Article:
Ghani said that “with this action we look forward to the start of direct negotiations with the Taliban in a week’s time.”

He also called on the Taliban to join the government at the negotiating table and to call for a “permanent and comprehensive ceasefire.”

A “commitment to a ceasefire during the coming Eid will be an indication of things to come,” he added.

Within hours of Ghani having said this, the Taliban issued their statement on Twitter announcing the three-day ceasefire over Eid al-Adha, while government responded with a reciprocal truce.

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Afghanistan ranked number 1 on Global Terrorism Index 

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(Last Updated On: November 26, 2020)

According to Global Terrorism Index 2020 Afghanistan remains the country most impacted by terrorism and was subjected to 26 of the world’s 50 worst terrorist attacks last year. 

The report stated that while terrorism deaths in the country declined in 2019 for the first time in three years, the Taliban remained the world’s deadliest terrorist group.

The annual Global Terrorism Index, now in its eighth year, is developed by leading think tank the Institute of Economics and Peace (IEP) and provides the most comprehensive resource on global terrorism trends.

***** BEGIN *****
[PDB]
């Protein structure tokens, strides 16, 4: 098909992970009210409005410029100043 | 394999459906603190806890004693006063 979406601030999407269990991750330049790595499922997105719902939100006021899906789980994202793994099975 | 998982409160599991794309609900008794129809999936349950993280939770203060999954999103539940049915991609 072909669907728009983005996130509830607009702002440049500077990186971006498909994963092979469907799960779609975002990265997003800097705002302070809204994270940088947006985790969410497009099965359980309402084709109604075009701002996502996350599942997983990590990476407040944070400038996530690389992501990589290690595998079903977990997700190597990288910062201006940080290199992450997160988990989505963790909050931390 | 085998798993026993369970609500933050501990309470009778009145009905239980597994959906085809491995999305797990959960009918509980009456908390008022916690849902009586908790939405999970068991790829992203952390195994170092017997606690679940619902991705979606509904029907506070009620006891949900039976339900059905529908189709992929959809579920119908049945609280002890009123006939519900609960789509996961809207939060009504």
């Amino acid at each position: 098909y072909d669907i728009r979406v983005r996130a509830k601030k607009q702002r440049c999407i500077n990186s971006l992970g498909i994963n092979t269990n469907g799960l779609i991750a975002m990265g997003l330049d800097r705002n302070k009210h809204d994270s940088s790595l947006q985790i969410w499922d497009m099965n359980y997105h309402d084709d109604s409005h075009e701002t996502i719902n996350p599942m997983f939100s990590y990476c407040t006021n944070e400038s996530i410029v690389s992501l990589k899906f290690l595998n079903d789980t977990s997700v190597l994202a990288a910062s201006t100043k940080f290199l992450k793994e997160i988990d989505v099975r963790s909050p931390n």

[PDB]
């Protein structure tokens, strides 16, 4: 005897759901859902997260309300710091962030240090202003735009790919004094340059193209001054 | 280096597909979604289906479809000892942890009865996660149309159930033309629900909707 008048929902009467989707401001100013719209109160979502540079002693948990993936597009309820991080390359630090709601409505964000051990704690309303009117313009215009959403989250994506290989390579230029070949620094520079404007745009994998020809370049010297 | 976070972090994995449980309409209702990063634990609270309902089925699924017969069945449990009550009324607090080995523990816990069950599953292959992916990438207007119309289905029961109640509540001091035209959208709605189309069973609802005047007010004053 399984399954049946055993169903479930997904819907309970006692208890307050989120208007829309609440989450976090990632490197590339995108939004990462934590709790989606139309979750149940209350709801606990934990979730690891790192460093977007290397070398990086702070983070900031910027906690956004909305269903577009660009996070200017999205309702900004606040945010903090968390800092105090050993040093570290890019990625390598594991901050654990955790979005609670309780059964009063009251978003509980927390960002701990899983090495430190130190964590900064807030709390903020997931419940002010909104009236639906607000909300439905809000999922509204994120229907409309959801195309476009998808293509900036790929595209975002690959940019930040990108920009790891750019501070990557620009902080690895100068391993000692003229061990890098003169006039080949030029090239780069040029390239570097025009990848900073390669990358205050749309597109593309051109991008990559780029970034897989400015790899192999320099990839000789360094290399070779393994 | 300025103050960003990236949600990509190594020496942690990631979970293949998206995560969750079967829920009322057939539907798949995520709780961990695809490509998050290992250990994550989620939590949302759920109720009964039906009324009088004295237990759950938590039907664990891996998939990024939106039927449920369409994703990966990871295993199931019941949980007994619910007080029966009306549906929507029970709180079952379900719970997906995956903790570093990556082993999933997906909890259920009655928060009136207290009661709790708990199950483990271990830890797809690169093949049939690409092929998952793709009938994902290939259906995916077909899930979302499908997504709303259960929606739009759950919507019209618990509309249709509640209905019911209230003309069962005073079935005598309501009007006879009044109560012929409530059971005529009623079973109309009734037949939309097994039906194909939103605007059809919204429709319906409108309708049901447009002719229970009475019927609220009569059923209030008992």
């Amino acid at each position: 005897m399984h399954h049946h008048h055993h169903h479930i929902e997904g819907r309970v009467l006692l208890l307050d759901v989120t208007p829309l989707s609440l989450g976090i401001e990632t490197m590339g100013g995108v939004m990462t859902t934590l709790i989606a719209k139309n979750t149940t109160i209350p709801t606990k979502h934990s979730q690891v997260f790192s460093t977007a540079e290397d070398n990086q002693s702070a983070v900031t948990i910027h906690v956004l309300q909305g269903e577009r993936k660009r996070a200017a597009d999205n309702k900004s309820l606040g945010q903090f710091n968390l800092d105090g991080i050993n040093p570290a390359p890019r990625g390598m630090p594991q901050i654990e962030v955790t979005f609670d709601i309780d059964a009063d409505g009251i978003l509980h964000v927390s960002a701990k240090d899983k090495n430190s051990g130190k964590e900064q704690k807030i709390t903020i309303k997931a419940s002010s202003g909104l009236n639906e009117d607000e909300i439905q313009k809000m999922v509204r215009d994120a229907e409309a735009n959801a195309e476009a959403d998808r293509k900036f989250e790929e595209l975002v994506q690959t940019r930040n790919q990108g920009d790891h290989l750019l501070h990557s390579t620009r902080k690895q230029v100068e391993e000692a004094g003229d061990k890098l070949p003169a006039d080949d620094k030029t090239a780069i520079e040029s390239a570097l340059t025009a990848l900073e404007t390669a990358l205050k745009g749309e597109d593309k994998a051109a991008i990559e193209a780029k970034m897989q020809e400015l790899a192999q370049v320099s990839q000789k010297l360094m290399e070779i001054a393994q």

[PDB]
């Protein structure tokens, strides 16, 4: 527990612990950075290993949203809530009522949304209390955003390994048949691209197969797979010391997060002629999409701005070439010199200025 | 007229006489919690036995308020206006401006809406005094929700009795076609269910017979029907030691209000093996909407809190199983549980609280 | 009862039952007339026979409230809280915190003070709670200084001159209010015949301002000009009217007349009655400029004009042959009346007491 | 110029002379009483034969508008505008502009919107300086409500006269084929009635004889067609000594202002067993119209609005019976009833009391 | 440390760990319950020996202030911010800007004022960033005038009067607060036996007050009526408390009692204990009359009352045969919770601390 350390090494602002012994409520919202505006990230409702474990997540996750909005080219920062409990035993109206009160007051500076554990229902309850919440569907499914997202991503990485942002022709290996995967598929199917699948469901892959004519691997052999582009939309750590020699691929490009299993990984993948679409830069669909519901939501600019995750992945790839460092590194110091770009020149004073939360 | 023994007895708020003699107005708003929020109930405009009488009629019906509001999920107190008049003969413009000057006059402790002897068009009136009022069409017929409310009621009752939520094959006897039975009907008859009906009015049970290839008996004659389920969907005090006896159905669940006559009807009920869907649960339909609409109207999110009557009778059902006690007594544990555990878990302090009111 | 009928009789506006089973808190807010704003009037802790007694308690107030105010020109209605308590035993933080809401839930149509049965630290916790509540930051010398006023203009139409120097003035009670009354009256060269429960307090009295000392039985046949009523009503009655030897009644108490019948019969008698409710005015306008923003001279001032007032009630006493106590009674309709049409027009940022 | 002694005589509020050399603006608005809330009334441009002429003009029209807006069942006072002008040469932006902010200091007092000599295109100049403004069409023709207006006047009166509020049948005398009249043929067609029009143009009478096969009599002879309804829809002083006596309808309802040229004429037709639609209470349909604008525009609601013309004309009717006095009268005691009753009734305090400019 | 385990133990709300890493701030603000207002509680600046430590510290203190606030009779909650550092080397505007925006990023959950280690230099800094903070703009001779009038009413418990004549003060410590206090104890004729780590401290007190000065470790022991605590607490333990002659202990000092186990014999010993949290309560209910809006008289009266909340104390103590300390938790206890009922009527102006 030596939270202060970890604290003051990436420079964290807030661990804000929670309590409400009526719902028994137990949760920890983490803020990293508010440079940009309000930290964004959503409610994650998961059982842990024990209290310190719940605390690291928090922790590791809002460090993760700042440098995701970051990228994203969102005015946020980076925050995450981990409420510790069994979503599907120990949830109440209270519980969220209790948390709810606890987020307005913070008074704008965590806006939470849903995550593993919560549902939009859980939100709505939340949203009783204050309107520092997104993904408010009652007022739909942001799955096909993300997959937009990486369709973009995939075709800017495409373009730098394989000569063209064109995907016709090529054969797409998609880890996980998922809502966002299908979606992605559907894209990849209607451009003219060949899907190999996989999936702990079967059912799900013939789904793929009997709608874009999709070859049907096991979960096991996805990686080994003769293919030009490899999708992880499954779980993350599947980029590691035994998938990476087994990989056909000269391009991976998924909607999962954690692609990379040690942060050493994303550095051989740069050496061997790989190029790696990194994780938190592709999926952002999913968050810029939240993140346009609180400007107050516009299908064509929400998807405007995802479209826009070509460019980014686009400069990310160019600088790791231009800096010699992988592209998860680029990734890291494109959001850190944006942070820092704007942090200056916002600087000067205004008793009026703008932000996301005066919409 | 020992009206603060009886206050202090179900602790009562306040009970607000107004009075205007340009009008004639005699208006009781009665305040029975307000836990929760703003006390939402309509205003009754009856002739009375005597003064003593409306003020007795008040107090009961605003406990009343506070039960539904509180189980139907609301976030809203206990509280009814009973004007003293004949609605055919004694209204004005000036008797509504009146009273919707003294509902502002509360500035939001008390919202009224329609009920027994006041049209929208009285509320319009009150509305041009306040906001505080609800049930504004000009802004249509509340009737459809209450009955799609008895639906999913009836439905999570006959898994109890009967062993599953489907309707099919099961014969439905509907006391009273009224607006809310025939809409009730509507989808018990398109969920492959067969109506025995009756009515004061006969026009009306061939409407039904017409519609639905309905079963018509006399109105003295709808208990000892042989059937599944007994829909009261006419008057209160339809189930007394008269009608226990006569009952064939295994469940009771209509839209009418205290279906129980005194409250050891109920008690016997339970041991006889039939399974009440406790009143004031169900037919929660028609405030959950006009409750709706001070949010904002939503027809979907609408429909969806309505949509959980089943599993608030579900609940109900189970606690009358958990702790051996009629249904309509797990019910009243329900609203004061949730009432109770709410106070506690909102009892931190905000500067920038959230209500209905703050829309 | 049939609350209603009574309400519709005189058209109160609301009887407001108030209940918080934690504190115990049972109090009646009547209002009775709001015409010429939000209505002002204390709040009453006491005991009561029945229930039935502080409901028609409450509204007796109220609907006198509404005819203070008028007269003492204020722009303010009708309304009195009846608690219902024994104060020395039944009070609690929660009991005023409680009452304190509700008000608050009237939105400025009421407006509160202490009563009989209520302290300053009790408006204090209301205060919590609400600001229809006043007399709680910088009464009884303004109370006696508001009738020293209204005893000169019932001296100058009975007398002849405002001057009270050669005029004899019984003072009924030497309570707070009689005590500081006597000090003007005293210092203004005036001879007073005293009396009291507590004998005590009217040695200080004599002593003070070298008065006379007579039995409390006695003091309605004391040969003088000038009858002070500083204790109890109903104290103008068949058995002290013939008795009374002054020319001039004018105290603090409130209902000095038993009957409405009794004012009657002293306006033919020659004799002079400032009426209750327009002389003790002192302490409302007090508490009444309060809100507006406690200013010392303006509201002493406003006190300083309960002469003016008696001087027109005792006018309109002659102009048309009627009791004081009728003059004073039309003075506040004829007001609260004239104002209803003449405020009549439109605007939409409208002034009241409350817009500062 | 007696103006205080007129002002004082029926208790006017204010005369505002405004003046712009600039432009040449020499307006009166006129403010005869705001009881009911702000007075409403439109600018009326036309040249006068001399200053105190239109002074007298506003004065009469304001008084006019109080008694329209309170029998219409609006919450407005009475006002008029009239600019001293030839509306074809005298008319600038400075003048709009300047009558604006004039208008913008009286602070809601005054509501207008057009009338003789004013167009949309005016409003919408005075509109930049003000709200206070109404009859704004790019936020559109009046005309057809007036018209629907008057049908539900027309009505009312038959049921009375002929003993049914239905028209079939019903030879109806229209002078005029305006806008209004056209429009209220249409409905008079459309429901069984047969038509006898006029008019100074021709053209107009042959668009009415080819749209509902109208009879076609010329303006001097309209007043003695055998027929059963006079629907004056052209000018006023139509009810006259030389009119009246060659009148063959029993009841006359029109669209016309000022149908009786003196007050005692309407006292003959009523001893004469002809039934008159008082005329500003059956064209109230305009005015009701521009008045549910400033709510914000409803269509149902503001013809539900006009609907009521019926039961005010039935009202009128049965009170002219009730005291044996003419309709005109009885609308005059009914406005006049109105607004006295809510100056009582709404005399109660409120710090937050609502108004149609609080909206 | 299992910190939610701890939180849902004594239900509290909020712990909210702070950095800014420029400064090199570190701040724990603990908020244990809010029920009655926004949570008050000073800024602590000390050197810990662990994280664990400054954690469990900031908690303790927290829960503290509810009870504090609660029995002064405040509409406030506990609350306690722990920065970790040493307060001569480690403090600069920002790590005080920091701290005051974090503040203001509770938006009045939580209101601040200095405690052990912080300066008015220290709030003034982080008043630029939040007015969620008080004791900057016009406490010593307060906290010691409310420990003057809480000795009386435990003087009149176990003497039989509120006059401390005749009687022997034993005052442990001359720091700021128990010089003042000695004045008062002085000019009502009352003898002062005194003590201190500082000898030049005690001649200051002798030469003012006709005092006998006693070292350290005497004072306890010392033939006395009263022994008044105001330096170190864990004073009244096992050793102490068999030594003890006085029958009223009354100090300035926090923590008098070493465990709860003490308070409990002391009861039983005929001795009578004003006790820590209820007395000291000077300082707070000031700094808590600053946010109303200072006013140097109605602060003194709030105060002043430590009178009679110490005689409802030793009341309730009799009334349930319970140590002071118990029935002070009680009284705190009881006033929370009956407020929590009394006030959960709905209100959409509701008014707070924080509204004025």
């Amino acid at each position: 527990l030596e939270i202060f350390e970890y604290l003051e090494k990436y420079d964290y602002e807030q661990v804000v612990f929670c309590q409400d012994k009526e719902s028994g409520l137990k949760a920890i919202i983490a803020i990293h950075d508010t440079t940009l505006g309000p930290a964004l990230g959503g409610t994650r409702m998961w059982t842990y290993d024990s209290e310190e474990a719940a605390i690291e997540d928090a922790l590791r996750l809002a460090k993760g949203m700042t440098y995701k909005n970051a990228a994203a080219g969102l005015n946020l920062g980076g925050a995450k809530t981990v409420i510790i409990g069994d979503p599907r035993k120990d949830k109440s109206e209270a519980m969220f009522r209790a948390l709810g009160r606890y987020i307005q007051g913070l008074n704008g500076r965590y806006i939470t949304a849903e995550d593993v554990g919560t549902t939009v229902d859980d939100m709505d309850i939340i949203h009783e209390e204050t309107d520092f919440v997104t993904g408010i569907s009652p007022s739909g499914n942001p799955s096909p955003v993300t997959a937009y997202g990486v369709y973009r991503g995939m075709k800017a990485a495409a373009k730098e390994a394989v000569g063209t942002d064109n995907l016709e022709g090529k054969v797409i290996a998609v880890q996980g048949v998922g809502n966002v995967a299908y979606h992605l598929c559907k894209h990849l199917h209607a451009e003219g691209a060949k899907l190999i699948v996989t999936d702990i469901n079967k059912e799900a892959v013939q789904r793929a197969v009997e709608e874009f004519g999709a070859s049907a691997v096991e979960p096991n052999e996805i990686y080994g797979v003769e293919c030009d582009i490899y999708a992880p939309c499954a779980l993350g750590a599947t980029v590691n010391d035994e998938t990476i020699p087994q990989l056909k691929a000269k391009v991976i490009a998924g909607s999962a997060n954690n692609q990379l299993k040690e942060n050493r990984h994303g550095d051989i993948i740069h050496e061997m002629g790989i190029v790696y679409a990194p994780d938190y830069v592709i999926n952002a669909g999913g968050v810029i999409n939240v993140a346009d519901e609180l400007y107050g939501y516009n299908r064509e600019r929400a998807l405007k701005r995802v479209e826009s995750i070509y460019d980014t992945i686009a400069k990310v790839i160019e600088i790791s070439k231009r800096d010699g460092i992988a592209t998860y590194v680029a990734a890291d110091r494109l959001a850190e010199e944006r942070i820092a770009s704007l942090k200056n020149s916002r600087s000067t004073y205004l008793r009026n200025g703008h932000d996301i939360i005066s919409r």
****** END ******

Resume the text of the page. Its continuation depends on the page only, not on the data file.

“Whether the peace talks in Afghanistan have a substantial impact on terrorist activity remains to be seen,” read the report.

According to the report, the global economic impact of terrorism in 2019 amounted to US$26.4 billion, a fall of 25 percent from 2018 but Afghanistan was the country with the highest economic impact, equivalent to 16.7 percent of its Gross Domestic Product (GDP).

Just ten countries accounted for over 80 percent of all deaths from terrorism in 2019, the most deaths in a single country were recorded in Afghanistan, accounting for 41 percent of all deaths. 

This represents a slight improvement from 2018 when Afghanistan accounted for 45 percent of global terrorism deaths.

“The fall in deaths in Afghanistan is particularly noticeable given its recent history,” read the report. 

“Since the peak of violence in 2018, deaths have fallen by just over 22 percent in a year. This reduction was driven by a decline in terrorist deaths attributed to the Taliban and the Khorasan Chapter of the Islamic State (IS-K) which fell by 18 and 61 percent respectively.”

The report stated that IS-K has faced significant territorial losses in Kunar and Nangarhar provinces following attacks by coalition forces but despite the fall in terrorism deaths, 2019 was still the second deadliest year on record for Afghanistan.